As US candymakers descended on south Florida for their industry conference this week, they were scheduled to plot lobbying strategy in the "Ivanka Trump ballroom."
A dessert networking event was planned for the "Donald J. Trump grand patio."
Between meetings, attendees were eligible to enjoy outings on a Trump-owned golf course and massages at a Trump spa.
The National Confectioners Association is doing a lot of business with President Donald Trump's company.
In addition to this week's gathering of 600 attendees at the Trump National Doral resort near Miami, the group has booked two upcoming meetings, in September and again in 2018, at the Trump International Hotel down the street from the White House.
At the same time, the organisation, representing candy titans Hershey, Mars and Jelly Belly, among other companies, is optimistic about scoring big, early policy wins from the Trump administration.
Among the industry's priorities: a long-sought rollback of government sugar subsidies that candy firms say drive up the costs of making their products.
"We have a very narrow window of time now with the current administration and political dynamics to win this fight," the group's president and chief executive, John Downs, wrote to the board of trustees in the days before this week's Doral meeting.
The memo, which was posted on the group's website, estimated that a victory on the sugar issue could save the industry $280 million annually.
Downs added that the group has "significant opportunities to go on offense" on other matters, including its push to end Obama-era regulations on genetically modified organisms (GMOs) and food labeling.
The group said it booked the venues in 2014 and 2015, long before Trump won the presidency.
And a spokesman said the sites were chosen for their locations and amenities, not in any effort to seek political favors.
But the arrangement illustrates a repercussion of Trump's decision to retain ownership of his business during his time in the White House - that he can become financially intertwined with a special interest that is simultaneously seeking to influence policy decisions by his administration.
By holding conferences at the Doral resort and the D.C. hotel, the confectioners group is making payments to businesses that directly benefit the president's personal fortune at the time the candy group is seeking policy changes in the administration.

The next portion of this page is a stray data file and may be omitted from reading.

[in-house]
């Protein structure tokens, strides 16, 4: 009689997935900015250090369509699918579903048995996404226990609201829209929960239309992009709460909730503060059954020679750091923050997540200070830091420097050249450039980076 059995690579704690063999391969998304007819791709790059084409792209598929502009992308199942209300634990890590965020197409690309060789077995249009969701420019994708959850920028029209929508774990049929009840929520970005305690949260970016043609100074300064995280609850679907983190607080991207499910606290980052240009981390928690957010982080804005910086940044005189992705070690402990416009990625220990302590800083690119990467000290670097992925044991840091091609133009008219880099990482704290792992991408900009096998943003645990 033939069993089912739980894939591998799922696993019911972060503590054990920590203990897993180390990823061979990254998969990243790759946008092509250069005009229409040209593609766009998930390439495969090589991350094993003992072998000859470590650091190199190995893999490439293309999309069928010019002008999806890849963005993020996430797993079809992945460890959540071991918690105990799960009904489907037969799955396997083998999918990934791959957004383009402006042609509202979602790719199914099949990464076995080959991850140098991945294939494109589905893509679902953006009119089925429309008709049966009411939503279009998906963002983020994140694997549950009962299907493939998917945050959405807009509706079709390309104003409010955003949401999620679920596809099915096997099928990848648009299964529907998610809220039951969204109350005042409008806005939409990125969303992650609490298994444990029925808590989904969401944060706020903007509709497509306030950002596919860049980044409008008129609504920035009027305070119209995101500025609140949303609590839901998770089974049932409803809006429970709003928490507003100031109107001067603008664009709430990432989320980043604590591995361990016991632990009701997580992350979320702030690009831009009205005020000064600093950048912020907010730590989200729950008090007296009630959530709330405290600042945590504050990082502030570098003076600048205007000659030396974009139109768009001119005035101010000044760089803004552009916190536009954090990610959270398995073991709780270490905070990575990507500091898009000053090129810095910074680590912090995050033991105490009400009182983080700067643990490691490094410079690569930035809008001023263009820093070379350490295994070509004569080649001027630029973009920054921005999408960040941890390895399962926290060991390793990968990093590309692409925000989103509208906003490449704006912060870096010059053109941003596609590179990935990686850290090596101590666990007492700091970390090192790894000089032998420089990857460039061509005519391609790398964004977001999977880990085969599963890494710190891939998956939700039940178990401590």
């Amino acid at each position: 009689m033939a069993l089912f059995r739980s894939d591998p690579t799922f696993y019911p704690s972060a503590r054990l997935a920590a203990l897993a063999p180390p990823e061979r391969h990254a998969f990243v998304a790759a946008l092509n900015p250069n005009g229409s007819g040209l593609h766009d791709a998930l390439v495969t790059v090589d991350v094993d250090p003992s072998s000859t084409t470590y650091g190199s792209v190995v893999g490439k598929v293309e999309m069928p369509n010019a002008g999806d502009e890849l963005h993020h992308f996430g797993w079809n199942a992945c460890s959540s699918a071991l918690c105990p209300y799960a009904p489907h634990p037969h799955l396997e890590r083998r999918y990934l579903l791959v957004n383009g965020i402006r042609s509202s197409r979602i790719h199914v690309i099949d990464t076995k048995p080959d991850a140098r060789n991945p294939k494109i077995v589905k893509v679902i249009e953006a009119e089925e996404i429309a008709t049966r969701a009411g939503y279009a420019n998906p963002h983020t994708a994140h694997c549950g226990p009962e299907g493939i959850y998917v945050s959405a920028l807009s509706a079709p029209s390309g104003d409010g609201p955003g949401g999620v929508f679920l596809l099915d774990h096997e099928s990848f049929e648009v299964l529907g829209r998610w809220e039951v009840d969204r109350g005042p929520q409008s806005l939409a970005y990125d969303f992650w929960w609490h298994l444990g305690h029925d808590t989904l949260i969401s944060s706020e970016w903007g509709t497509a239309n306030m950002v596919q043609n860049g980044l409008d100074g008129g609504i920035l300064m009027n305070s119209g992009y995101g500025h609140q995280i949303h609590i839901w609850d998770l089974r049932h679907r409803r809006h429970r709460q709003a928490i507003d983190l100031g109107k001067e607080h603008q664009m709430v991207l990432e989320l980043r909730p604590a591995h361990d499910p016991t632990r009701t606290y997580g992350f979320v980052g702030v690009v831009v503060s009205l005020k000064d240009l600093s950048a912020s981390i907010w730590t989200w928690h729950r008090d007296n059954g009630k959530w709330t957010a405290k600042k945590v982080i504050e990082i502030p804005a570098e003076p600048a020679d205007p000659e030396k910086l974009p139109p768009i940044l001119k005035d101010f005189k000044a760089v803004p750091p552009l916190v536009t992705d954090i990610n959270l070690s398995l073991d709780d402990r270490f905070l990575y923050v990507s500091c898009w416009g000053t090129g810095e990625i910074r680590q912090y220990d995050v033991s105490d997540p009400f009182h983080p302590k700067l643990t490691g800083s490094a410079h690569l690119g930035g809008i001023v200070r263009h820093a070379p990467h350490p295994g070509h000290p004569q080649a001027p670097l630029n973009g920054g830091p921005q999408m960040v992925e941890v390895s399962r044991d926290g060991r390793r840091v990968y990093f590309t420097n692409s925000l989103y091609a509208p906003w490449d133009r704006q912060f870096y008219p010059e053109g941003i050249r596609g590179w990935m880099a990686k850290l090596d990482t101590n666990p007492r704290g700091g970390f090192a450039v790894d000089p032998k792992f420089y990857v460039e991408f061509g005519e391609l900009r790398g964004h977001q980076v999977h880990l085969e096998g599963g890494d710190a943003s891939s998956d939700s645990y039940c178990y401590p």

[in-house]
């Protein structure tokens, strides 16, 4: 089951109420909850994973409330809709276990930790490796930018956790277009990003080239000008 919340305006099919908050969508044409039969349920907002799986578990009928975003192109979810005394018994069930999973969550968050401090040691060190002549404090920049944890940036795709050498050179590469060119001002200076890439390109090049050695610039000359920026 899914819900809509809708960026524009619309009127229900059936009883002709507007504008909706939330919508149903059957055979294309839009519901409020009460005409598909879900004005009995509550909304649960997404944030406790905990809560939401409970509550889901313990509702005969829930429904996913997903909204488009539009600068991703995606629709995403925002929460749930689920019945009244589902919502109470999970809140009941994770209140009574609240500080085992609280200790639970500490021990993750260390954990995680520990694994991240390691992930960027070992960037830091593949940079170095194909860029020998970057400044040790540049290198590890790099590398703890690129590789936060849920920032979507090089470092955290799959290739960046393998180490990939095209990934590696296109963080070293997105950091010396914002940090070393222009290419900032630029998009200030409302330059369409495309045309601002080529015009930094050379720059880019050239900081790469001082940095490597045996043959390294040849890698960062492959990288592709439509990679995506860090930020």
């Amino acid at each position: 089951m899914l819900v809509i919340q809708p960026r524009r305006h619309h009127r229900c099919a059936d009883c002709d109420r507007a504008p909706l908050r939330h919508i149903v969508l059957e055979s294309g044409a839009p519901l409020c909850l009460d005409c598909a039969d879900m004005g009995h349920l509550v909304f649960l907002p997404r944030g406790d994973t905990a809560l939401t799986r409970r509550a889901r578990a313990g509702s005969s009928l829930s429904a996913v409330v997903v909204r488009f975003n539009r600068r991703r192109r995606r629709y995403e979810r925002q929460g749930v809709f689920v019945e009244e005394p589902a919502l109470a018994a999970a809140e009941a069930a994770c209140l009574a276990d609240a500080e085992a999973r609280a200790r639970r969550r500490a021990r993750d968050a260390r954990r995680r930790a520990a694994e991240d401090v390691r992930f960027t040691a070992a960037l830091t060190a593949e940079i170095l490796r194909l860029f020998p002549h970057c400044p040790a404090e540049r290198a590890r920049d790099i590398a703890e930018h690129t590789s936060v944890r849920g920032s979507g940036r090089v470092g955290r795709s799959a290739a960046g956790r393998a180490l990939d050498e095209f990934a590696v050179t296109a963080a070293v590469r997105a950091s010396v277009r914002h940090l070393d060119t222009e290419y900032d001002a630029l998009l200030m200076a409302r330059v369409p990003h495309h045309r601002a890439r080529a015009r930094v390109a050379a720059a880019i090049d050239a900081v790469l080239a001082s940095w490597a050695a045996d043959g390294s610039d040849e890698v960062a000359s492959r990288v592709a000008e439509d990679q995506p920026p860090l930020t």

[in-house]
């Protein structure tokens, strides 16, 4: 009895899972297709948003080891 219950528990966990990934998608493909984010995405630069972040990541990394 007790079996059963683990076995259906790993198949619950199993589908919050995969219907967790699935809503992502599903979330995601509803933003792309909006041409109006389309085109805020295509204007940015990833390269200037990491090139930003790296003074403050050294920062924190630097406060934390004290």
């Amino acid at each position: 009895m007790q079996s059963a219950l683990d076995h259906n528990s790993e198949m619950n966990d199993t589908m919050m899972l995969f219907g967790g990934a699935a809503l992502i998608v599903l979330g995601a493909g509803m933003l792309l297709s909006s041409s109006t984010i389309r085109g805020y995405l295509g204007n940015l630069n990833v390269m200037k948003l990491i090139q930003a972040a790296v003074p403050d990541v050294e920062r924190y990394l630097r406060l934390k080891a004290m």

In addition to the three events taking place during Trump's presidency, the group also held two conferences last year at Trump properties when he was running for office - a winter gathering in Doral and a September forum at the Washington, D.C., hotel.
The group declined to disclose how much it has paid the Trump company, but according to meeting planners familiar with the Trump Organization's prices, the price of the Doral events likely cost at least $100,000 to $200,000 each, not counting hotel rooms and extras such as spa services, while the D.C. hotel events likely run at least $100,000 apiece.
Ethics laws forbid executive branch officials to participate in government operations that could benefit them or their families.
Those restrictions do not apply to the president.
Trump's predecessors have typically abided by the same standard by putting their finances in blind trusts to avoid even the potential for a conflict, but Trump's aides have argued that such a setup would be impractical for a real estate company.
Ethics experts have previously raised concerns about Trump profiting from other events booked at his D.C. hotel, such as a recent event held by an association of railroad contractors and a gala scheduled for September by an association of college athletic directors forming a new political action committee.
A liberal watchdog group is suing Trump, claiming that some hotel events, such as a reception held last month by the Kuwaiti Embassy, violate a constitutional provision barring a president from taking payments or gifts from foreign governments.
The candymakers' association is the first known example of an interest group with multiple events planned at Trump properties during the Trump presidency.
Christopher Gindlesperger, spokesman for the confectioners, told The Washington Post that the conference sites are "completely unrelated" to the group's lobbying work.
"Our federal advocacy and regulatory agenda has remained the same as it has for years related to the sugar reform issue," he said.